The trust issue for Israel vis-à-vis the US is whether the latter will successfully identify in time that Iran has initiated the production of nuclear weapons, and whether it will then employ the harshest measures it has at its disposal to stop Iran. The Israeli fear is that a policy of containing a nuclear Iran is an acceptable American fallback position that lingers in the background. While President Obama is on record stating clearly that the policy of the US is that of preventing Iran from attaining nuclear weapons, the containment scenario remains stubbornly on the agenda. It appears occasionally in statements and opinions voiced by ex-officials, especially those that reportedly still advise the President from time to time.
The trust issue for the United States centres on the prospect that Israel might take matters into its own hands, and act alone, before the US has concluded that all other options have been exhausted, and that there is no alternative to military force.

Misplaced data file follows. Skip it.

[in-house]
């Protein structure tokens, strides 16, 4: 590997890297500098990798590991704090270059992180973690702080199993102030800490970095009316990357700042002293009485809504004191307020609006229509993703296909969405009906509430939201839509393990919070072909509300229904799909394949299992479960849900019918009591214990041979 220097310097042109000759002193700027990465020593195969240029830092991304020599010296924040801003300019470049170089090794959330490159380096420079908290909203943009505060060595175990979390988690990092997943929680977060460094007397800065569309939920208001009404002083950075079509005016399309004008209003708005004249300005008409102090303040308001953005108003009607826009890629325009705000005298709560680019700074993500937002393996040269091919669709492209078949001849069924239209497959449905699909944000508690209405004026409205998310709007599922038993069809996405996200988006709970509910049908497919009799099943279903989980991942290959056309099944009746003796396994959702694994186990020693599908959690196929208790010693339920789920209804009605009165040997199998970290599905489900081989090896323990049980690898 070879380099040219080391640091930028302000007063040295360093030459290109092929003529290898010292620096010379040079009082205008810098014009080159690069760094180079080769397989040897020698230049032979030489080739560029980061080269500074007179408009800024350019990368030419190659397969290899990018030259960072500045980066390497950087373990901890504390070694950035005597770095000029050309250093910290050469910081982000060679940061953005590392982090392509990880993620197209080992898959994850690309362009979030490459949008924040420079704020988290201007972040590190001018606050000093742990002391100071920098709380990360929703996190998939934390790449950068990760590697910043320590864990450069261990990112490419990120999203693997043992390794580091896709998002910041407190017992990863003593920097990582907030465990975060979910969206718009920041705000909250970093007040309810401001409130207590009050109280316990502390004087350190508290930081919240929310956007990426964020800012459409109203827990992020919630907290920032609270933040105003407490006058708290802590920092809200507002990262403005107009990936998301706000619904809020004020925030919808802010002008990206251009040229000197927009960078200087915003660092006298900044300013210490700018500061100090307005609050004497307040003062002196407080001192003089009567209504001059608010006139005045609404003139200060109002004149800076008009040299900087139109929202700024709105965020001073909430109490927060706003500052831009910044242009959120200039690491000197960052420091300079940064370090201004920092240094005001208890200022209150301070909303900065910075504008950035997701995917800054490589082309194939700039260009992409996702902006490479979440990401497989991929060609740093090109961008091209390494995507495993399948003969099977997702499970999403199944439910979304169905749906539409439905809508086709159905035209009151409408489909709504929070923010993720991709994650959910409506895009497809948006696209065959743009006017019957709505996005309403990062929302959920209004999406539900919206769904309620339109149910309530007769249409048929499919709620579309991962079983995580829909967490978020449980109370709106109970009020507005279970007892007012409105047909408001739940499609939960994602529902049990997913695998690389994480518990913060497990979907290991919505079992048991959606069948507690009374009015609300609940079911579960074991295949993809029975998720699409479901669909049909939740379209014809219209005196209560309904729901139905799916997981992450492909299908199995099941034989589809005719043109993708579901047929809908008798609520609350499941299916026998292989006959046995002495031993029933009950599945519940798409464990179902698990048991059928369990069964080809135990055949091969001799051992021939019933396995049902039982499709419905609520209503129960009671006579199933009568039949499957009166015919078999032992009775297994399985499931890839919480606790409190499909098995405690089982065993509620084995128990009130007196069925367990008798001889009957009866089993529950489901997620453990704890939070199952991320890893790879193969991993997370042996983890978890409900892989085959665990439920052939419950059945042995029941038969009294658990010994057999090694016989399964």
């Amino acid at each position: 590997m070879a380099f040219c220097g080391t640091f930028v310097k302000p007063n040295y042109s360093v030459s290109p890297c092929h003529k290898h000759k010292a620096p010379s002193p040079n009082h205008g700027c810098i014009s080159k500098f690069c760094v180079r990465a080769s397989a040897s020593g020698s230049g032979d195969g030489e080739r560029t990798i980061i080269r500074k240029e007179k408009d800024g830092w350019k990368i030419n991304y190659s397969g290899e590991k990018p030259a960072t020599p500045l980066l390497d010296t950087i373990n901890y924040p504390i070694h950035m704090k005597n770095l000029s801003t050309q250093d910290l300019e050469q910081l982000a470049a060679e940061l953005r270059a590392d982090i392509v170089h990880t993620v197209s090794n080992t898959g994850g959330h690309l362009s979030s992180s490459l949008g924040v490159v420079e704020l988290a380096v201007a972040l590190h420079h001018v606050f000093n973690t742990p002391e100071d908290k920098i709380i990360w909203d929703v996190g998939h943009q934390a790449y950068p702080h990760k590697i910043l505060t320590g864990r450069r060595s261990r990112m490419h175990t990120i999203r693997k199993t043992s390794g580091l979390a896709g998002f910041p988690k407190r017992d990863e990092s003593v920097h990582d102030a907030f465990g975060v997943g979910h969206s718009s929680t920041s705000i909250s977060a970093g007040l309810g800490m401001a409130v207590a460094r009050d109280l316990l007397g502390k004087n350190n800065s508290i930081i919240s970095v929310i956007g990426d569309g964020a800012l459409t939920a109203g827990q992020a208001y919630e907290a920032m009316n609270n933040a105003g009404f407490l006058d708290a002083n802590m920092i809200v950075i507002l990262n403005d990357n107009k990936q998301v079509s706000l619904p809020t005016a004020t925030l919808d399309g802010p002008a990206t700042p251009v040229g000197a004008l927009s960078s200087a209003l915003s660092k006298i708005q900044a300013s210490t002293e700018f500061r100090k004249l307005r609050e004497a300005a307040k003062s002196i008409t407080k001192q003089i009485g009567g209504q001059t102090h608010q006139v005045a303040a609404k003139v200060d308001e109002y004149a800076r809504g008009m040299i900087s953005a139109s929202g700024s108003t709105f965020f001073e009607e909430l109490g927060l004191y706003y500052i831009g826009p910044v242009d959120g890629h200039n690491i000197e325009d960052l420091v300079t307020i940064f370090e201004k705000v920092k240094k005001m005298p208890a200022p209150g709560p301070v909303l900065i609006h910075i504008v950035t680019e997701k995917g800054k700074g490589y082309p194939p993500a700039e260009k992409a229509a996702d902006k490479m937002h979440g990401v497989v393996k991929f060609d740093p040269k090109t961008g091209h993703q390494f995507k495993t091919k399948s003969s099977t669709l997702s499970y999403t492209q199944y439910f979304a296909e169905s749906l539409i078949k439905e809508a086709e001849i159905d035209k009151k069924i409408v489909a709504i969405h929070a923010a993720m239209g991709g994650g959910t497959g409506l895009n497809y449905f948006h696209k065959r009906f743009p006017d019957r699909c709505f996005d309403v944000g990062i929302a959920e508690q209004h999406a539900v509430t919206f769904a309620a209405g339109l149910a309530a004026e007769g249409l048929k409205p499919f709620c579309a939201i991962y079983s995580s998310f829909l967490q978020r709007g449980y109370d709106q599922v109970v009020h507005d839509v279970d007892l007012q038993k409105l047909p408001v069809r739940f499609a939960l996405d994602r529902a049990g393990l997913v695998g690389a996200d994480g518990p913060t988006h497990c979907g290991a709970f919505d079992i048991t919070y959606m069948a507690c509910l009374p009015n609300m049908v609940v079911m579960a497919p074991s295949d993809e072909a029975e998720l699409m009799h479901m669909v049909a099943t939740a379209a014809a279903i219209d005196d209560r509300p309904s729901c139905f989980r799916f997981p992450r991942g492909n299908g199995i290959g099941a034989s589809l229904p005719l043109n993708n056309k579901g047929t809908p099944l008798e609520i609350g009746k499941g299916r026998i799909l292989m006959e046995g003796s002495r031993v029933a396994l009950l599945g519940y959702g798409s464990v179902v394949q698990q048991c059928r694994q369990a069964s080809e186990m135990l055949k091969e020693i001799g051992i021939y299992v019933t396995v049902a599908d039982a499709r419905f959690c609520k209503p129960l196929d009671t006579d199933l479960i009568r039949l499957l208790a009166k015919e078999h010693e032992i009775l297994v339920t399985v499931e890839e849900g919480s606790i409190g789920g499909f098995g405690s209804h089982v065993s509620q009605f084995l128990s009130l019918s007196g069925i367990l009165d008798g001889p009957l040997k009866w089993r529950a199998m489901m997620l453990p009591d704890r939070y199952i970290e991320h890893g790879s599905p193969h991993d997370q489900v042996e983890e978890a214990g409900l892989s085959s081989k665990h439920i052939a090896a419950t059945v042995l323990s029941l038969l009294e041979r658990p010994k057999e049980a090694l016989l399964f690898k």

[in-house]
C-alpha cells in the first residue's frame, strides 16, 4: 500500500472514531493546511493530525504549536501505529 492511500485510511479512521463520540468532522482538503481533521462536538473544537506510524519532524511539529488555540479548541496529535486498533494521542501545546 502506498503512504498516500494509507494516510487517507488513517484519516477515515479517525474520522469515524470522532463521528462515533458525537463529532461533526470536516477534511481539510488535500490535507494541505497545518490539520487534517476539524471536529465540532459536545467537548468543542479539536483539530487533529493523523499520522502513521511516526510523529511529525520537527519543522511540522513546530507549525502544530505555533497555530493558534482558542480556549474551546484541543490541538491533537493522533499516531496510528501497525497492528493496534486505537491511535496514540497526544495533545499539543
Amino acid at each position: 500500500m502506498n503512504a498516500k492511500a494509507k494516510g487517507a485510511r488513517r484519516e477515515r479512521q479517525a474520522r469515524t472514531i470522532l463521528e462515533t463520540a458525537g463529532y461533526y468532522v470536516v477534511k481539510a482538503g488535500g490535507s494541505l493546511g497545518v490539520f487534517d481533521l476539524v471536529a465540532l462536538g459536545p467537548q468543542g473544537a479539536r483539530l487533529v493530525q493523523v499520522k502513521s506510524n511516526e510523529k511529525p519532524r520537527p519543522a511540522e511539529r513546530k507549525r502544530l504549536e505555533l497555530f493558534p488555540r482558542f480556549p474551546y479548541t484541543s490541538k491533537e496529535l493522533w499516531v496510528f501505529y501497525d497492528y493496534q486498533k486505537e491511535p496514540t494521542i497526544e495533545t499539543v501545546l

The amplified bilateral disagreement is all the more troubling because in terms of its action on the ground, since early 2012, the United States has adopted a much more determined approach in confronting Iran’s nuclear activities than had been the case in previous years. In January the administration finally moved to the biting sanctions that it had threatened for several years, and it also beefed up its military presence in the Gulf, with the deployment of two aircraft carriers. When Iran threatened to close the Strait of Hormuz, the Obama administration firmly deterred Iran by clarifying that this would constitute a red line for the United States. US officials have been meeting with their Israeli counterparts and sharing information, assessments and contingency plans. Moreover, it is not only the US that has adopted a harsher approach to Iran; the EU also surprised the world in January with its decision to put in place an embargo on Iranian oil, which went into immediate effect for any new contracts, and took full effect on 1 July 2012. Britain added an important element to the sanctions regime against Iran when it barred British companies from providing insurance for tankers transporting Iranian oil.